When there are concerns about a child’s sleep or daytime alertness, parents should begin by consulting with the child’s primary care provider so that an appropriate evaluation can be performed and treatment begun. In some cases consultation with a sleep medicine specialist may be necessary. As parents and teachers have known for years, children learn and perform best when they sleep well.
Merrill Wise is a sleep specialist at the Methodist Healthcare Sleep Disorders Center. All opinions expressed here are those of their authors and not of their employer. Information provided here is for medical education only. It is not intended as and does not substitute for medical advice. Please call the Sleep Disorders Center for more information at 901.683.0044.
10 Steps to Better Sleep
Tue, 11/02/2010 10:25 AM
In today’s busy, 24/7 society, many of us fail to allocate sufficient time or attention to our sleep. Healthy sleep is a fundamental aspect of our physical, emotional and spiritual well-being. When sleep problems occur, the impact on our quality of life is significant and we may experience problems with alertness, productivity, safety, mood regulation, and physical health.
The following Ten Steps to Better Sleep provide a good place to begin assessing sleep health:
Merrill S. Wise, M.D. is a neurologist and Board-certified sleep medicine specialist affiliated with the Methodist Healthcare Sleep Disorders Center. All opinions expressed here are those of their authors and not of their employer. Information provided here is for medical education only. It is not intended as and does not substitute for medical advice. Please call the Sleep Disorders Center for more information at 901.683.0044.
Insomnia: What You Need To Know
Tue, 6/29/2010 8:49 AM
Insomnia, which is Latin for "no sleep," is the inability to fall asleep or remain asleep. Insomnia is also used to describe the condition of waking up not feeling restored or refreshed.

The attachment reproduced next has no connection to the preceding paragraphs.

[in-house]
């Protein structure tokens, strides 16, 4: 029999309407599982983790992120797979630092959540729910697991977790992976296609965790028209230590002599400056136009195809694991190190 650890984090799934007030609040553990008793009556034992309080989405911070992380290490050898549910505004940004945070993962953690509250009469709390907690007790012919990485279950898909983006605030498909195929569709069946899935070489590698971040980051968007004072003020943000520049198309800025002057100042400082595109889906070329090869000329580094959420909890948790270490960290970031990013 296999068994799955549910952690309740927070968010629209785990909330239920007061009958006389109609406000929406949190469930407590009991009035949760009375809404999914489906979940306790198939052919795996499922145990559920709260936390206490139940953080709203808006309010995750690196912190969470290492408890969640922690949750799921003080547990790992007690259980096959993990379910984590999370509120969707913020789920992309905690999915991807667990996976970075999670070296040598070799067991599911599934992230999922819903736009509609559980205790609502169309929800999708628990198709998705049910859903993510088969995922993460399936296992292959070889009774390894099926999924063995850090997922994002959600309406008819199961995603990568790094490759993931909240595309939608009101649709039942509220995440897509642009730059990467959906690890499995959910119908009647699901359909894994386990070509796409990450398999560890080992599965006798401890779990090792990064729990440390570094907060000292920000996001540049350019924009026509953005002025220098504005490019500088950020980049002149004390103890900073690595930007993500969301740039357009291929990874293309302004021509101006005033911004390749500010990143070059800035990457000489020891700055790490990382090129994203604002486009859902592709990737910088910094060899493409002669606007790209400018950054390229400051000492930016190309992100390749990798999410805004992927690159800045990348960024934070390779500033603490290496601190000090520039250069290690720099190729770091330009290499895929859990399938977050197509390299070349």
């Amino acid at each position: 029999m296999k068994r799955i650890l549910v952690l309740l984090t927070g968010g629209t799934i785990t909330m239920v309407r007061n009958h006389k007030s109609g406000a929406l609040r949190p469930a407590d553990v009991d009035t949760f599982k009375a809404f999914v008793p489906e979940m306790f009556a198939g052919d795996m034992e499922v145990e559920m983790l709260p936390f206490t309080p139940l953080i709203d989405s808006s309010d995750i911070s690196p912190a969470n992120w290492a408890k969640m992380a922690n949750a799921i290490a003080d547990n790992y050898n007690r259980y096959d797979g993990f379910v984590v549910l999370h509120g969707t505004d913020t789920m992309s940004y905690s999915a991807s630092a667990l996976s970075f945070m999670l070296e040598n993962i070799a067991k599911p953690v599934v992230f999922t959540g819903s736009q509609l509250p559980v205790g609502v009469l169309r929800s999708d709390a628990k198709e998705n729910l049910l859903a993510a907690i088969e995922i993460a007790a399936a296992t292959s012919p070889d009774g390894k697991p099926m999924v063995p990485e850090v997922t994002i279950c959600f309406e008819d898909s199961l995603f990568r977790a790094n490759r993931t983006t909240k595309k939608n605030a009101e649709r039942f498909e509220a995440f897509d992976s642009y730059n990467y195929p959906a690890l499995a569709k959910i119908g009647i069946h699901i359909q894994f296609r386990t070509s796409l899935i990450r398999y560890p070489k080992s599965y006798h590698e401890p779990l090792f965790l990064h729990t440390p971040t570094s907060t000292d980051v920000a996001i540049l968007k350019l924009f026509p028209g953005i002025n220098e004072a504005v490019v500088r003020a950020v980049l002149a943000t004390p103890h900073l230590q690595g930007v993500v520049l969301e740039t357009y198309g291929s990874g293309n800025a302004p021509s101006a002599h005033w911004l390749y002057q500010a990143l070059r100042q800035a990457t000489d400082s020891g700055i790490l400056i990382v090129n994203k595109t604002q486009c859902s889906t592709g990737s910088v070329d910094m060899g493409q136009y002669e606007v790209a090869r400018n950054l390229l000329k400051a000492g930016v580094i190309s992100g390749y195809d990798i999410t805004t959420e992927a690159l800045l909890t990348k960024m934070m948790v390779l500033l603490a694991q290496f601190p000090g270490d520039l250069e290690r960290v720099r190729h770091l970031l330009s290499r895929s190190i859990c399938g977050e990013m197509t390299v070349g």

Symptoms of insomnia include:
If you are experiencing difficulty sleeping, consider whether an event or particular stress could be the cause. If so, the problem may resolve in time. If not, and the problem persists for a few weeks or more, or if you experience distress and discomfort as a result of the insomnia, talk to your doctor about your symptoms. Bring with you a record of your sleep, fatigue levels throughout the day, and any other symptoms you might be having.
There are a number of approaches to treating insomnia. A health care professional will ask about your sleep experience, your sleep schedule, and your daily routine. A thorough medical history and physical examination may be called for.
Regardless of what's causing your sleep problems, it is important to establish and maintain healthy sleep habits. Here are some tips that will help you sleep well:
During the day:
Jim Donaldson is the supervisor at the Methodist Healthcare Sleep Disorders Center. All opinions expressed here are those of their authors and not of their employer. Information provided here is for medical education only. It is not intended as and does not substitute for medical advice. Please call the Sleep Disorders Center for more information at 901.683.0044.